Every-single-time we proclaim a new ritual with intention, it is a new imprint we produce that says we agree to explore or do something of importance to us differently on cognitive, emotional and physiological levels.
When we implement a new routine/ritual we experience a shift as we become a part of a universal inertia that says action begets more action. We tell the Universe in our DO-ING that we DESERVE to live clean and sober another day, with fortitude and determination. And we do!
Routines/Rituals TELLS our command center we are stronger now: that we can do this just for today, because who can’t do ANYTHING just for today?
We come to believe in this mantra because OF THE WORK we do. It is the work, the specific commitment we make that becomes a part now, of our emotional-selves, and we begin to “feel” and “morph” a little bit more strongly each day.
Because we’ve given life to our new ritual, we allow the brain to get UP again and command our physical self to take charge. We’ve put it on alert that changes are coming right this minute and together with our emotional, physical, and psychological (spiritual) self we begin to prove to our psyche and our Highest Selves that, by God, we mean business.
BECAUSE WE’VE CREATED NEW BOUNDARIES, NEW RITUALS AND NEW ACCOUNTABILITY FOR OURSELVES every single day.
I don’t know about you but there are days that I wonder “WHY” I have to get UP out of bed? I’m depressed, I’m lazy, I’m full of self-pity.
I must get up, show up and DO up because I am, JUST FOR TODAY, in a war of my life. I allow myself ten minutes to think about it: to piss and moan about it (courtesy of a great sponsor) but then I have a RESPONSIBILITY TO who? My mother? My husband? My children or friends?
NO — I have a responsibility to me to be the best of everything, just for today. NOTHING MORE!
If I want to drink/drug, I’ll think about it tomorrow. When tomorrow comes you see, I postpone that stinking thinking all over again. Why?
I’m claiming pride and satisfaction in myself for the purpose I feel doing something different: for moving OUT and BEYOND the comforts of eating, sleeping and TV, and I’m doing something for me!~ Not for anyone else, just for me. In so doing, rituals of recovery become a positive, affirming life-line. They ARE some of the reasons we get up, and in so doing, we “become” the change in perception necessary to get out of ourselves enough to think and do for others.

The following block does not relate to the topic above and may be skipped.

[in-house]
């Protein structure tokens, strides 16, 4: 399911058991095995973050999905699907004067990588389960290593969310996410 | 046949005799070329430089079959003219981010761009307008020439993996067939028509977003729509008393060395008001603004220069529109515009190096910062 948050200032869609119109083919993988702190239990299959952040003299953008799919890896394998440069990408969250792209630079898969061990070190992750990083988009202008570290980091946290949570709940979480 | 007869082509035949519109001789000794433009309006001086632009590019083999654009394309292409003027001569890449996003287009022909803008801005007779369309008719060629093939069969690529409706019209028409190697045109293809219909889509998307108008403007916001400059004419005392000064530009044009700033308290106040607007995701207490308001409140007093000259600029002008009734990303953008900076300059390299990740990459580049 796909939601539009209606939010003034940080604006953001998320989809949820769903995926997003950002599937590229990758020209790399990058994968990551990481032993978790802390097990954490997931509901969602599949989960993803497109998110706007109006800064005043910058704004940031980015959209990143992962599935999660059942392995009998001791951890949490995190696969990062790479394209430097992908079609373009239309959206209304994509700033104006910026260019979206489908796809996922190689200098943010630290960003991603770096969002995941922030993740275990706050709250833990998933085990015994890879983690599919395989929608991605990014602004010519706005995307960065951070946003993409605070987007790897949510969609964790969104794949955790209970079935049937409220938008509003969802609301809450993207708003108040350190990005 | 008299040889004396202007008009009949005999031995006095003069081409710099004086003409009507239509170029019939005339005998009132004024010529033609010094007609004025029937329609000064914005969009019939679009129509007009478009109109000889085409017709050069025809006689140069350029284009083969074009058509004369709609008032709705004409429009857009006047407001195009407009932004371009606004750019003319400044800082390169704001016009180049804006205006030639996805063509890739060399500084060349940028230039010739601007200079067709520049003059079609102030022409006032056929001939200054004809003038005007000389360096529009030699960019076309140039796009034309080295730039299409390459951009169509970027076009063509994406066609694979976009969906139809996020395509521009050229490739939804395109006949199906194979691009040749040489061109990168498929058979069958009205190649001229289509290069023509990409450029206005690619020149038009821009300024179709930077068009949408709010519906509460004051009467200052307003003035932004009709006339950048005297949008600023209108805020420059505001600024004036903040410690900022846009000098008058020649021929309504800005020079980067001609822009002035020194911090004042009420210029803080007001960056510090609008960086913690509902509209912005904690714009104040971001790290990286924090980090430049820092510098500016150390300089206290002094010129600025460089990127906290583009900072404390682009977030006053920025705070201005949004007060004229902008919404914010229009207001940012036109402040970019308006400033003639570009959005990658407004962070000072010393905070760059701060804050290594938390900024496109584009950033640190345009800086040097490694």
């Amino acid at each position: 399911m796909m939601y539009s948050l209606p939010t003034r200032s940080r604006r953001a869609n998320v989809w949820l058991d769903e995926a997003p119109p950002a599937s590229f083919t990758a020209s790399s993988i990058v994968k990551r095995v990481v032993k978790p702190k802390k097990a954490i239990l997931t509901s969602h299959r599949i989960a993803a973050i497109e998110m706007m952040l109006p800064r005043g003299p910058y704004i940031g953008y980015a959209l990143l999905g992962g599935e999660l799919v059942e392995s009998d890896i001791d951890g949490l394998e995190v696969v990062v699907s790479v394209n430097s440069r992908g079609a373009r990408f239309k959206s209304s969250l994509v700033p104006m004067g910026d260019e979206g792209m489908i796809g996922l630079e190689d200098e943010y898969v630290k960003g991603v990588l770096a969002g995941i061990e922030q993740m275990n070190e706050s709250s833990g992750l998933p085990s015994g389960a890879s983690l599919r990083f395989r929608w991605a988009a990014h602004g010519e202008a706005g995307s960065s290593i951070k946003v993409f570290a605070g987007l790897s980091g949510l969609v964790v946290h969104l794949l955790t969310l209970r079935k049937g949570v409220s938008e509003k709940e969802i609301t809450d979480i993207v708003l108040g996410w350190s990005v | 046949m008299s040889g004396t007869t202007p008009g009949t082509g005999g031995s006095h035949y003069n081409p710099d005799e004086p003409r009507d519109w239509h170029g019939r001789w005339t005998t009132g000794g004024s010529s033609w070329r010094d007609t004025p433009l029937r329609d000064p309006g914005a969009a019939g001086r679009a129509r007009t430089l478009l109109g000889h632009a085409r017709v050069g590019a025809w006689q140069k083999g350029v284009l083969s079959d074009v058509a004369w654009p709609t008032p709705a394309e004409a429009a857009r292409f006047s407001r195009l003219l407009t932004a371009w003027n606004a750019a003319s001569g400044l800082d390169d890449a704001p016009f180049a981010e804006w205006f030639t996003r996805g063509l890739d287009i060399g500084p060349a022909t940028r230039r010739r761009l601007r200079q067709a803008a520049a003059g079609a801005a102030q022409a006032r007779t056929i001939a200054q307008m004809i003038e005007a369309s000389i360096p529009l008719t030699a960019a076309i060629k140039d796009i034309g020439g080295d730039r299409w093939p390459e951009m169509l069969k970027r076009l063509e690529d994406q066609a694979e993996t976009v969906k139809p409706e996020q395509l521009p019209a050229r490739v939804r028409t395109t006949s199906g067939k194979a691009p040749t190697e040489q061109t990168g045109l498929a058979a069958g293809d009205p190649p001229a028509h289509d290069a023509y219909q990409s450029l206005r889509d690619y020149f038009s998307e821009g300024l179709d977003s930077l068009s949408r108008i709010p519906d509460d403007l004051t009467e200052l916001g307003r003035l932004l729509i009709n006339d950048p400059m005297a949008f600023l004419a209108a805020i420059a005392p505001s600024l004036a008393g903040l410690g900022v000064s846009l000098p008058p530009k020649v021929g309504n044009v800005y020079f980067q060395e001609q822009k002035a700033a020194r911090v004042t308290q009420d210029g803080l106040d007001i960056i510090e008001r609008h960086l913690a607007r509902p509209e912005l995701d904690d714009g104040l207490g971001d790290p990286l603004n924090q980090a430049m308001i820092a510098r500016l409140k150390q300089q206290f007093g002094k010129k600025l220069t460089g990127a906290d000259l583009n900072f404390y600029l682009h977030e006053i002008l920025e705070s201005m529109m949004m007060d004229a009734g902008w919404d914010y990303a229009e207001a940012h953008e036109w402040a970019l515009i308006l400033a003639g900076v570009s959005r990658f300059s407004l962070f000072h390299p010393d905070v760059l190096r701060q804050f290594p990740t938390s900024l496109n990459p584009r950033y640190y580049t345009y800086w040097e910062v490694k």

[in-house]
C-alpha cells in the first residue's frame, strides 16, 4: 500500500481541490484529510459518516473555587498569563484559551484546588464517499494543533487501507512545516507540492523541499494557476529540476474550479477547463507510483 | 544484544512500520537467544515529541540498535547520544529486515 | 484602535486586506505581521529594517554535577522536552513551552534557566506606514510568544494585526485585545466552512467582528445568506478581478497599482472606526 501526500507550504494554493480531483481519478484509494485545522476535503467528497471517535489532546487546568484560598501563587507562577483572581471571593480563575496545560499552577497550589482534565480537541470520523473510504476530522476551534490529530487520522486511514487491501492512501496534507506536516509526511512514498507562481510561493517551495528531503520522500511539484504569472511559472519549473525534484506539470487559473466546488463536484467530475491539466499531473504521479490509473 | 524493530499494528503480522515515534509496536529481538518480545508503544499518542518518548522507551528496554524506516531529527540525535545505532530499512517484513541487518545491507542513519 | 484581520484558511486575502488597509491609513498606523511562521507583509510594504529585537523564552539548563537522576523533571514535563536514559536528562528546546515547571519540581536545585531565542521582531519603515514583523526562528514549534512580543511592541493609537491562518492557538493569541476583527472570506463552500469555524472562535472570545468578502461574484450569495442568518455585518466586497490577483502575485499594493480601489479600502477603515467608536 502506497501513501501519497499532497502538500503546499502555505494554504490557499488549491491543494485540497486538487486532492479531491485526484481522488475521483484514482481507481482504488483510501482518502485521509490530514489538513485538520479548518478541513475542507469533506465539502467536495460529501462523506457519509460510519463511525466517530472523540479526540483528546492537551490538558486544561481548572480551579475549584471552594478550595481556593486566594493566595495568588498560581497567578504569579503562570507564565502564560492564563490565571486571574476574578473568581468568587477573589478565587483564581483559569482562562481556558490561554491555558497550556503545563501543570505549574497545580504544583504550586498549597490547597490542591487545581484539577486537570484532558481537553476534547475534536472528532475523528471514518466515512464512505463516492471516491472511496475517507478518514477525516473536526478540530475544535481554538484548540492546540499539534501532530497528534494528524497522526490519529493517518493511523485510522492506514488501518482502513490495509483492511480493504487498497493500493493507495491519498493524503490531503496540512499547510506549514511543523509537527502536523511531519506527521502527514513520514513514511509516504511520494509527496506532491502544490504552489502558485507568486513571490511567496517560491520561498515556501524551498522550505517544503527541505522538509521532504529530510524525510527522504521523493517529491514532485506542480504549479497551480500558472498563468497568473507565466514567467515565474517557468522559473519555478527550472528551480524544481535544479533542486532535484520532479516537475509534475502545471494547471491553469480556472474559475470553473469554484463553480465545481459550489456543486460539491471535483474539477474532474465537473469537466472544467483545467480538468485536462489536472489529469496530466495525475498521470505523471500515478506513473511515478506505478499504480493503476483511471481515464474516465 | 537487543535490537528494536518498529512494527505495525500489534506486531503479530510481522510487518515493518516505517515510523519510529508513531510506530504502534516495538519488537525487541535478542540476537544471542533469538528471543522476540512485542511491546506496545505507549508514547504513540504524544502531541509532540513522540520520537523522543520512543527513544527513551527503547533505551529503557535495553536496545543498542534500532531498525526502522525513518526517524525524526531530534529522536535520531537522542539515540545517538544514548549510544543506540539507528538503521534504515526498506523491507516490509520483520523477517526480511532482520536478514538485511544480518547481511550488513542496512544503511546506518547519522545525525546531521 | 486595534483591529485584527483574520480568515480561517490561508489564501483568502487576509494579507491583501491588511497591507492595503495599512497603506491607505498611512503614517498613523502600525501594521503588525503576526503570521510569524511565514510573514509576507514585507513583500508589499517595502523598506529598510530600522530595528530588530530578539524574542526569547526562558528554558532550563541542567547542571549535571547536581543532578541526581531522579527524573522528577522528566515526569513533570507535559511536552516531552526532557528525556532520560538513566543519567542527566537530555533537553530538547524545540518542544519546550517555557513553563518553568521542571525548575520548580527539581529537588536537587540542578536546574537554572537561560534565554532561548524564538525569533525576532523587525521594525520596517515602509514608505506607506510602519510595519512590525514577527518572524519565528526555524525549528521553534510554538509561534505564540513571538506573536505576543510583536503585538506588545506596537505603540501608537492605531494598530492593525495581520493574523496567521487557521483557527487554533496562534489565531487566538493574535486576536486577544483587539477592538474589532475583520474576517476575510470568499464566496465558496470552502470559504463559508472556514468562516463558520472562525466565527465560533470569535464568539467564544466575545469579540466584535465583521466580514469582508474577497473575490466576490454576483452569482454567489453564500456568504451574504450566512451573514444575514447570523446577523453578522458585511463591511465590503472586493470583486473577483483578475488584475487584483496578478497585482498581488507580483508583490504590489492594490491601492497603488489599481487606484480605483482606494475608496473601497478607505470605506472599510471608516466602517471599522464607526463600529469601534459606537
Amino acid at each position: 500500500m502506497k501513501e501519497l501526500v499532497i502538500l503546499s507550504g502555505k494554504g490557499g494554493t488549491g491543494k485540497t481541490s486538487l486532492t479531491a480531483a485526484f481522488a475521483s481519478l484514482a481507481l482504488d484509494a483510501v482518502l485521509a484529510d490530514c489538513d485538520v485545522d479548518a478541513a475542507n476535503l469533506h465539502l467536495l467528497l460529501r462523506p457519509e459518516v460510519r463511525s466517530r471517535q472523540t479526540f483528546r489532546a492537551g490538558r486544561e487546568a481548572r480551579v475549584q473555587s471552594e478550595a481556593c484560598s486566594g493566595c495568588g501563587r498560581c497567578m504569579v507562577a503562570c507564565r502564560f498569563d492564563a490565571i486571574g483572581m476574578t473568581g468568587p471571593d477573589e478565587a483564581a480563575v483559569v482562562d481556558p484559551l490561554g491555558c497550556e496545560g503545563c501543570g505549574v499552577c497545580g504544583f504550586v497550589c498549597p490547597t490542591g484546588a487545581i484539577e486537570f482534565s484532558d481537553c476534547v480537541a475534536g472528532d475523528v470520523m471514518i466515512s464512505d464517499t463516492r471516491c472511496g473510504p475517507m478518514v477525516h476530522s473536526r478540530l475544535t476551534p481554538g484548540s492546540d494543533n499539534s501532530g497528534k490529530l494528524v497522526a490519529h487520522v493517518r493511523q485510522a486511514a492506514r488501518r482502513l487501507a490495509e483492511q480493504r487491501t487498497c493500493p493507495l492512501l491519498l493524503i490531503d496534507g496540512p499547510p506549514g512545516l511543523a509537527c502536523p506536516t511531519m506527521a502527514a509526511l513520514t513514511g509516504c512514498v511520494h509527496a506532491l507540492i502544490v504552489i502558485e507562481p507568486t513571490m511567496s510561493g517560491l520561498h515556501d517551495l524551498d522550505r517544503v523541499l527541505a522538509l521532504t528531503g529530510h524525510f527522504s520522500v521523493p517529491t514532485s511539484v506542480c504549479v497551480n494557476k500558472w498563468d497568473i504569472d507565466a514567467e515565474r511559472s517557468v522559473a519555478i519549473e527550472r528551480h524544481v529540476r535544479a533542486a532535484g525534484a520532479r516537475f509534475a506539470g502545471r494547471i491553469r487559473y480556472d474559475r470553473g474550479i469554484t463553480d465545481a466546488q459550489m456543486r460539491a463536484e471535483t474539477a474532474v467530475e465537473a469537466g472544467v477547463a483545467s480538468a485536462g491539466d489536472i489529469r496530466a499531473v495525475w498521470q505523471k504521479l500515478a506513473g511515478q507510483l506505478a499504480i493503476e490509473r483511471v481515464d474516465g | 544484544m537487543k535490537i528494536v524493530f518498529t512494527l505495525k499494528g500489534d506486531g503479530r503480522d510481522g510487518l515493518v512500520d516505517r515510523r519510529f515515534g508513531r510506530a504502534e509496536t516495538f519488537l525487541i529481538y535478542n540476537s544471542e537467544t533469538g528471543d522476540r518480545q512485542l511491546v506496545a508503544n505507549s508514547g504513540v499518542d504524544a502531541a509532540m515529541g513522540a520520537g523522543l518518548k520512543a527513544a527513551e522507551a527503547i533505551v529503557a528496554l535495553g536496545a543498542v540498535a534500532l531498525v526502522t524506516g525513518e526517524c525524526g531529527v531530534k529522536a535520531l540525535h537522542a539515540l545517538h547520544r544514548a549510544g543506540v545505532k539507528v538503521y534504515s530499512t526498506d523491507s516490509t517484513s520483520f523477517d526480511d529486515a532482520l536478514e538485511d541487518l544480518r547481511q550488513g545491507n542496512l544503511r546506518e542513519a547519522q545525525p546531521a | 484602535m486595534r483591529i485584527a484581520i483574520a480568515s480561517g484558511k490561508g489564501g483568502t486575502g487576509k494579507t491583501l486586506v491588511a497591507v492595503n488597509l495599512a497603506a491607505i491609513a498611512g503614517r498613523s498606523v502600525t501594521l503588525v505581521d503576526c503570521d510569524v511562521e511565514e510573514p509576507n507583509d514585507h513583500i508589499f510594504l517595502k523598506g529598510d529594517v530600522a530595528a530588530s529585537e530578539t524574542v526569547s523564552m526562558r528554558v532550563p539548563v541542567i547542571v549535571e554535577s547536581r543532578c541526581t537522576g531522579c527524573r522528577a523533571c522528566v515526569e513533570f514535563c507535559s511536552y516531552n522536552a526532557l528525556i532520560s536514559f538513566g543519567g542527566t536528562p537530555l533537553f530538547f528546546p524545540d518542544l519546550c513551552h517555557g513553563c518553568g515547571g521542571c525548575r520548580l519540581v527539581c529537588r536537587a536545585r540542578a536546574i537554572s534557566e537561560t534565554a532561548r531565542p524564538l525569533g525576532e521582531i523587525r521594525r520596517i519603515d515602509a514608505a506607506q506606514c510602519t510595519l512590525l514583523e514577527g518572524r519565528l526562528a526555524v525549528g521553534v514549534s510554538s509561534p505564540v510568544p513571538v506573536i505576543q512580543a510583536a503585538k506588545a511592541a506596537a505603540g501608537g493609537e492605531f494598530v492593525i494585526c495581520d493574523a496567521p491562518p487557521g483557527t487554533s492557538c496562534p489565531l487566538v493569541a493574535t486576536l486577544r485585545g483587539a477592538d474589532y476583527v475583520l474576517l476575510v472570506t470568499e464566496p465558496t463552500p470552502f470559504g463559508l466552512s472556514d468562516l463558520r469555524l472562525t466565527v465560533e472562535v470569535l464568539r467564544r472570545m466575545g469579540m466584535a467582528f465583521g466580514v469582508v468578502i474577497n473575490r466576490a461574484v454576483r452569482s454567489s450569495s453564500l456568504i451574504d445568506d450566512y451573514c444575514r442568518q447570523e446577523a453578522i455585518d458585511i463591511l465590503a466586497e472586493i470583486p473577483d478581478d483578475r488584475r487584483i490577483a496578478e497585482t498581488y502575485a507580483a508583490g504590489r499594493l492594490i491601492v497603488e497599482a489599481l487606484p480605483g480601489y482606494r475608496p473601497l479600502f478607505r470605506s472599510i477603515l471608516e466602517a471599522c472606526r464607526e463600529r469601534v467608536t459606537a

Today, a new ritual I’ve made for myself is to sit in quiet solitude for just five minutes and allow myself to FEEL. Because of my courage to FEEL, this ritual becomes my jumping-off place, the high-board I can spring from to do other small things, just for today!~ Because it didn’t KILL me; because I didn’t DIE from feeling; because I can rise up and take on MORE little things, just for (rest of) today!~
Doing something different is also instrumental to our success in maintaining long-term sobriety. We face and take care of what we must within the rest of our 24 -hours and no more. Our rituals and routines help to retrain our brain to focus on life where our feet are: what is in front of us to do right here. We may die tomorrow. But because tomorrow isn’t born yet, what may happen (or not) tomorrow, is NONE OF OUR BUSINESS. Our business is in the here and now.
Rituals and boundaries are the hope and faith I live for because without these, I will surely die a slow, numbing, boring and incomprehensible demoralized life. And I’ve already DONE that!
Just for today, find the time to spend a few well deserved moments with yourself in quiet peace and comfort and ask: “What changes can I make, no matter how small, to make a difference in the way I “see” and “think” myself in my world.” Because “As you think, so shall you become.” (Bruce Lee.)
We all have what it takes to do something different.
We just can’t “see” it until we step out on faith and do it!
Today could be the GREATEST, the most pivitol day of change in your life. A to think it all begins and ends with our “perceptions,” and a bit of HP’s help, faith, and inner-courage. It’s there. Trust yourself, Trust your HP. and be like Nike!!~
With love and affection to all of us in recovery.
Miracles of Recovery can happen for you when we do something different we deserve. Like buying my book!~ It happens, too, each Sundays 2:00 p.m. Intherooms.com! Come and be a part-of with us this great meeting in a great place for meetings.